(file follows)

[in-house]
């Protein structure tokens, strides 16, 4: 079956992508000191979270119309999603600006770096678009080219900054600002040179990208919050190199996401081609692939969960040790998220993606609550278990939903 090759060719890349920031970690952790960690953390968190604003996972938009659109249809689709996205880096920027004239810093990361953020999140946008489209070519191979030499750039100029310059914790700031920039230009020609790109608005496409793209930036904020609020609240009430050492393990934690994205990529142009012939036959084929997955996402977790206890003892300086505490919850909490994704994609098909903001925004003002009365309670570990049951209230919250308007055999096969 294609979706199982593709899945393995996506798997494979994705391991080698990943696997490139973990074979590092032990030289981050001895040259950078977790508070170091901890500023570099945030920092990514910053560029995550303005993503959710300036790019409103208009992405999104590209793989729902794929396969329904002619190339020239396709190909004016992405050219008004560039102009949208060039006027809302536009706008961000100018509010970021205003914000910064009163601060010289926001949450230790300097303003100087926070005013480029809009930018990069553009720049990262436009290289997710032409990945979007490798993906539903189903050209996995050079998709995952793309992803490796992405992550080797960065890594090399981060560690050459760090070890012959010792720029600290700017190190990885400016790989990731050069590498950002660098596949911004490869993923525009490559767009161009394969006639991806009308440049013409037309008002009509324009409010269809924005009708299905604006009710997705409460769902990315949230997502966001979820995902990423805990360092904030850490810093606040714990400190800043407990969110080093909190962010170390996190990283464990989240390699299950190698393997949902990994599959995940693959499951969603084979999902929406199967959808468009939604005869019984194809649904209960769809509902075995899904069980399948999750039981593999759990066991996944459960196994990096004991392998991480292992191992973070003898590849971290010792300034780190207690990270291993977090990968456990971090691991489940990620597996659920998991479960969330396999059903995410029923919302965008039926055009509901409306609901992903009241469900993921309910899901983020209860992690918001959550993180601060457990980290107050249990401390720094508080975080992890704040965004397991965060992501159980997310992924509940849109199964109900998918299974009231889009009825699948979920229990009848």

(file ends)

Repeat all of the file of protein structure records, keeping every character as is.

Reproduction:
[in-house]
């Protein structure tokens, strides 16, 4: 079956992508000191979270119309999603600006770096678009080219900054600002040179990208919050190199996401081609692939969960040790998220993606609550278990939903 090759060719890349920031970690952790960690953390968190604003996972938009659109249809689709996205880096920027004239810093990361953020999140946008489209070519191979030499750039100029310059914790700031920039230009020609790109608005496409793209930036904020609020609240009430050492393990934690994205990529142009012939036959084929997955996402977790206890003892300086505490919850909490994704994609098909903001925004003002009365309670570990049951209230919250308007055999096969 294609979706199982593709899945393995996506798997494979994705391991080698990943696997490139973990074979590092032990030289981050001895040259950078977790508070170091901890500023570099945030920092990514910053560029995550303005993503959710300036790019409103208009992405999104590209793989729902794929396969329904002619190339020239396709190909004016992405050219008004560039102009949208060039006027809302536009706008961000100018509010970021205003914000910064009163601060010289926001949450230790300097303003100087926070005013480029809009930018990069553009720049990262436009290289997710032409990945979007490798993906539903189903050209996995050079998709995952793309992803490796992405992550080797960065890594090399981060560690050459760090070890012959010792720029600290700017190190990885400016790989990731050069590498950002660098596949911004490869993923525009490559767009161009394969006639991806009308440049013409037309008002009509324009409010269809924005009708299905604006009710997705409460769902990315949230997502966001979820995902990423805990360092904030850490810093606040714990400190800043407990969110080093909190962010170390996190990283464990989240390699299950190698393997949902990994599959995940693959499951969603084979999902929406199967959808468009939604005869019984194809649904209960769809509902075995899904069980399948999750039981593999759990066991996944459960196994990096004991392998991480292992191992973070003898590849971290010792300034780190207690990270291993977090990968456990971090691991489940990620597996659920998991479960969330396999059903995410029923919302965008039926055009509901409306609901992903009241469900993921309910899901983020209860992690918001959550993180601060457990980290107050249990401390720094508080975080992890704040965004397991965060992501159980997310992924509940849109199964109900998918299974009231889009009825699948979920229990009848």